Courtois, Moses and Why the Loan System Needs a Complete Overhaul

Ryan BaileyFeatured ColumnistApril 24, 2014

AP Images

Not so long ago, the loan system was used to give young players on the fringe of a squad some valuable first-team experience elsewhere. David Beckham, for example, was farmed out to Preston North End early in the 1994-95 season, scoring two goals in five appearances before graduating to his Premier League debut for Manchester United in the latter stages of the campaign.

These days, however, top-flight sides appear to use the loan system for more nefarious means, loaning their surplus talent to rivals within their own division. Last week, Liverpool received a huge boost in their title prospects without even kicking a ball when their on-loan striker Fabio Borini scored a goal for Sunderland against Chelsea.

LONDON, ENGLAND - APRIL 19:  Fabio Borini of Sunderland is mobbed by team mates after scoring the winner from the penalty spot during the Barclays Premier League match between Chelsea and Sunderland at Stamford Bridge on April 19, 2014 in London, England.
Mike Hewitt/Getty Images

The Blues, meanwhile, currently have 28 players out on loan, three of whom are plying their trade in the Premier League: Romelu Lukaku, Ryan Bertrand and Victor Moses.

This weekend, Chelsea will face Liverpool at Anfield, but Moses will not be in action. Current Premier League rules stipulate that a player cannot face his parent club, even if he is allowed to do his parent club's bidding against their league opponents.  

Loan players shipped out within the same league are effectively secret agents who help their parent clubs without posing a threat towards them. Last December, Jose Mourinho plainly boasted of the benefits of this arrangement to the Daily Mail:

From my angle, I’m happy that [Romelu Lukaku is] scoring goals against our direct rivals, and he doesn’t score against us because he can’t. It’s phenomenal you have a player that, even when he is not playing for you, is scoring against your opponents.

It seems inconsistent that a team like Chelsea can farm out their considerable talents to help weaken their opponents without those same talents being able to inflict equal damage on their parent club.

It is even more inconsistent when the case of Thibaut Courtois is considered. The Belgian keeper has been on loan from the Blues at Atletico Madrid for the past three seasons, but since UEFA have no stipulation against loan players facing their parent clubs, he was allowed to face Chelsea in the Champions League this week (even if UEFA had to overrule a contract clause stating he would only be available at a price). 

Andres Kudacki

In most cases, this arrangement wouldn't be an issue—but what if an unscrupulous owner whispered in the ear of his on-loan player, asking him to influence the game in favour of the team who own his contract? Although I am by no means suggesting Courtois and Chelsea are guilty of anything, there is clearly potential for corruption here.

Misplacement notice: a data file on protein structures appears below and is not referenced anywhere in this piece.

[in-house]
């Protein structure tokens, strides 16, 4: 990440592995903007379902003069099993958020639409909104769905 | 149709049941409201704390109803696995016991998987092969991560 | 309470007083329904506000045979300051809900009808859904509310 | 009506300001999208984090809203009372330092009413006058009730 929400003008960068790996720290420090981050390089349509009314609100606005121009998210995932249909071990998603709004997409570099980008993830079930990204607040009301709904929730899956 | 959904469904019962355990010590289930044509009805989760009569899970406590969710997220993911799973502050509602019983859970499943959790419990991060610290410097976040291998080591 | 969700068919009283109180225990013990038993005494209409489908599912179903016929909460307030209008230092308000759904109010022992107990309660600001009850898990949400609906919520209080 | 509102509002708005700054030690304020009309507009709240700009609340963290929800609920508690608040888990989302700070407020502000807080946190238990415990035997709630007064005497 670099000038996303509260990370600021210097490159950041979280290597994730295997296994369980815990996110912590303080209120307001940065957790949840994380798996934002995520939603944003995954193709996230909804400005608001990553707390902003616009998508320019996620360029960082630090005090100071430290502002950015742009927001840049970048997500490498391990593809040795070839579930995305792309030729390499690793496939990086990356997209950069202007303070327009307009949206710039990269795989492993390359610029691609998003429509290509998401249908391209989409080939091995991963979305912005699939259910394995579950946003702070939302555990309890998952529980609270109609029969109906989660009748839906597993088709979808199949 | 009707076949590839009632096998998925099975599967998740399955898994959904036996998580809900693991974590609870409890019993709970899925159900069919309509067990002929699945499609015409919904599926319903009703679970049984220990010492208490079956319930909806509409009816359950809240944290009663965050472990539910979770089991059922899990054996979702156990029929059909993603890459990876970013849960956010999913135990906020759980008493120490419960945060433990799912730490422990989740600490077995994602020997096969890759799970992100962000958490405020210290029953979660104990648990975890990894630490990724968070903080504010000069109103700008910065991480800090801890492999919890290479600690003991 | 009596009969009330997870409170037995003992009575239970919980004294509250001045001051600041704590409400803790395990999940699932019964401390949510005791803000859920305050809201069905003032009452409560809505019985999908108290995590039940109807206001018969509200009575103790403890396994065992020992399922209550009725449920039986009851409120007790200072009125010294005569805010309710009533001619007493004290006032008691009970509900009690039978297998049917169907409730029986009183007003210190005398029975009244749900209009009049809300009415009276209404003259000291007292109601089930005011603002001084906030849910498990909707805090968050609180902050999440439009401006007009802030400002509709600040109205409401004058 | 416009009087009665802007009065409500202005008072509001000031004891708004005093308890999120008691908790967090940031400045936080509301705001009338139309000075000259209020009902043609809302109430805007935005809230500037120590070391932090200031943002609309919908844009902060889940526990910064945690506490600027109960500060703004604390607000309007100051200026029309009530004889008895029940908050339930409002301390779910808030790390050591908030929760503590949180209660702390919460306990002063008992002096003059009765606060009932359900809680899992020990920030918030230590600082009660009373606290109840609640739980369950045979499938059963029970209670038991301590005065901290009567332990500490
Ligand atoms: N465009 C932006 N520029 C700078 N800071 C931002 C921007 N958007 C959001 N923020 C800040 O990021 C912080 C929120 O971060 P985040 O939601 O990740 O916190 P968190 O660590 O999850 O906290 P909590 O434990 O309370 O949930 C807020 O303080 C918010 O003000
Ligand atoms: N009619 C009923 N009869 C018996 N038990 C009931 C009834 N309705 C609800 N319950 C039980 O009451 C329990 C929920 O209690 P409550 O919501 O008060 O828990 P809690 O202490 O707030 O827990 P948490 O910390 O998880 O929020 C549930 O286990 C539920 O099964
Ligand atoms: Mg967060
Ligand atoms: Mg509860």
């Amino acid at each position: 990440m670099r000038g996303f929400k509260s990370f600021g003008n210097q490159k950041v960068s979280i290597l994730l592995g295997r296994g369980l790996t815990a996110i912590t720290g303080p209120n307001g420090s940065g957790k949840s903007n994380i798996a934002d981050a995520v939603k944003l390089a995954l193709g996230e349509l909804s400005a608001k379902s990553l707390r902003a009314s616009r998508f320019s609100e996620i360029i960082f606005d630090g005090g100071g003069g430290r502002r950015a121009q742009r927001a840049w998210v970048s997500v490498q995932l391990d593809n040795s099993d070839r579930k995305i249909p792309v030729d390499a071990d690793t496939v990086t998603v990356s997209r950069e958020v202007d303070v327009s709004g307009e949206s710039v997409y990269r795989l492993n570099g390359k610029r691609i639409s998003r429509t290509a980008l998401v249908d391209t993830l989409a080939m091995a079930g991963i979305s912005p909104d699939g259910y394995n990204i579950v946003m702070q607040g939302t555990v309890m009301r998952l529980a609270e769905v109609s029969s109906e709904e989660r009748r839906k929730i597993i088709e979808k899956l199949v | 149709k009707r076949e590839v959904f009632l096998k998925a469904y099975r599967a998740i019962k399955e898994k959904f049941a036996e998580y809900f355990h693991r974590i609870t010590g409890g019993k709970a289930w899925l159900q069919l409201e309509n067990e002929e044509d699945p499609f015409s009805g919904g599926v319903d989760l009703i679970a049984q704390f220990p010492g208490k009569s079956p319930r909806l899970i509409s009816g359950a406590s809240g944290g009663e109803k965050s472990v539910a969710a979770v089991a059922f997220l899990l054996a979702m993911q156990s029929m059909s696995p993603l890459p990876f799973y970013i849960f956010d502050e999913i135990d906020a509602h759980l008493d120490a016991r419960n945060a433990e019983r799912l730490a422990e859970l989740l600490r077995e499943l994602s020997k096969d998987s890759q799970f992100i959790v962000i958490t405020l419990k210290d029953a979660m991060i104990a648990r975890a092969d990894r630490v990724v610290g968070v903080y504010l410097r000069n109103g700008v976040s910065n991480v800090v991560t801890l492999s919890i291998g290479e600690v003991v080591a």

Courtois' freedom to play against Chelsea is made to look even more farcical by Juan Mata's situation this season. Having already played for Chelsea in the Champions League, the Spaniard was cup-tied for Manchester United's European campaign.

So, in the eyes of UEFA, it is not permissible for someone to play against clubs outside his domestic division if he has been sold that season, but if he has been loaned, he can play against whomever he wants, including his actual owner.

Why can a loan player face any team he wants in a particular league, but someone who has been sold mid-season cannot? It makes no sense. 

Clearly, the loan system is a mess (as is the cup-tied system, but that's a story for another day). The Premier League and UEFA must have a consistent ruling, while loan players should be able to feature against all clubs in their parent's domestic league (including the parent) or none of them.

Earlier this month, Arsene Wenger criticised the loan system (via ESPN) and made some pertinent suggestions for new rulings:

I believe if you want to continue the loan system, we have to make them available against the teams that loan them out, or the system is not defendable. It is just a protection of the clubs who loan the players out to hurt their opponents and they have no risk at all.

I think the best would be that the players are only loaned in lower divisions or abroad, and even abroad I am not completely convinced it is right.

Wenger's comments are undoubtedly spurred by Arsenal's top-four battle with Everton, whose manipulation of the loan system has brought them the likes of Romelu Lukaku, Gareth Barry, Gerard Deulofeu and Lacina Traore.

LIVERPOOL, ENGLAND - APRIL 06:  Thomas Vermaelen of Arsenal tackles Romelu Lukaku of Everton during the Barclays Premier League match between Everton and Arsenal at Goodison Park on April 6, 2014 in Liverpool, England.  (Photo by Alex Livesey/Getty Images
Alex Livesey/Getty Images

However, his suggestion that players may only be loaned to other divisions or abroad is fair and sensible—particularly if those players sent abroad will not meet their parent club in a continental competition that season.   

Whether the Premier League and UEFA will recognise that these changes need to be made is another matter. 


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